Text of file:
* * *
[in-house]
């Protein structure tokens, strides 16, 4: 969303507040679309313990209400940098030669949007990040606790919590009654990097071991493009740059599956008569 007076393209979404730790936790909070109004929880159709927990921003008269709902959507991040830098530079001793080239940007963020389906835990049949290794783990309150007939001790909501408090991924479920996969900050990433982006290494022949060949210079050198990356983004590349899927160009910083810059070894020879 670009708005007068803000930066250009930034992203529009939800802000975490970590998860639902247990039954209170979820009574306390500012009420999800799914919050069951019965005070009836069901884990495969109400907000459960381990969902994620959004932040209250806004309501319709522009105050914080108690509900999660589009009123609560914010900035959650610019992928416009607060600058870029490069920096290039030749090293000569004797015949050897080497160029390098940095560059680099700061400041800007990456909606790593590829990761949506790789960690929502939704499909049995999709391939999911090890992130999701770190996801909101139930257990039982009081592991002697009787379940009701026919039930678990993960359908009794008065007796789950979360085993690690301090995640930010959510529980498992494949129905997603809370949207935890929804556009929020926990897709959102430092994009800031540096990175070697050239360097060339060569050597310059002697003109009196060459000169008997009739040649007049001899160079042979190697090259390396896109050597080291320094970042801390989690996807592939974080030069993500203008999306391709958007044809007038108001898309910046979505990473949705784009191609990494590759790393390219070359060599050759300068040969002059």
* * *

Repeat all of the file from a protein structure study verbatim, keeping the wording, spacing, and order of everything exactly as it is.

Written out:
[in-house]
């Protein structure tokens, strides 16, 4: 969303507040679309313990209400940098030669949007990040606790919590009654990097071991493009740059599956008569 007076393209979404730790936790909070109004929880159709927990921003008269709902959507991040830098530079001793080239940007963020389906835990049949290794783990309150007939001790909501408090991924479920996969900050990433982006290494022949060949210079050198990356983004590349899927160009910083810059070894020879 670009708005007068803000930066250009930034992203529009939800802000975490970590998860639902247990039954209170979820009574306390500012009420999800799914919050069951019965005070009836069901884990495969109400907000459960381990969902994620959004932040209250806004309501319709522009105050914080108690509900999660589009009123609560914010900035959650610019992928416009607060600058870029490069920096290039030749090293000569004797015949050897080497160029390098940095560059680099700061400041800007990456909606790593590829990761949506790789960690929502939704499909049995999709391939999911090890992130999701770190996801909101139930257990039982009081592991002697009787379940009701026919039930678990993960359908009794008065007796789950979360085993690690301090995640930010959510529980498992494949129905997603809370949207935890929804556009929020926990897709959102430092994009800031540096990175070697050239360097060339060569050597310059002697003109009196060459000169008997009739040649007049001899160079042979190697090259390396896109050597080291320094970042801390989690996807592939974080030069993500203008999306391709958007044809007038108001898309910046979505990473949705784009191609990494590759790393390219070359060599050759300068040969002059």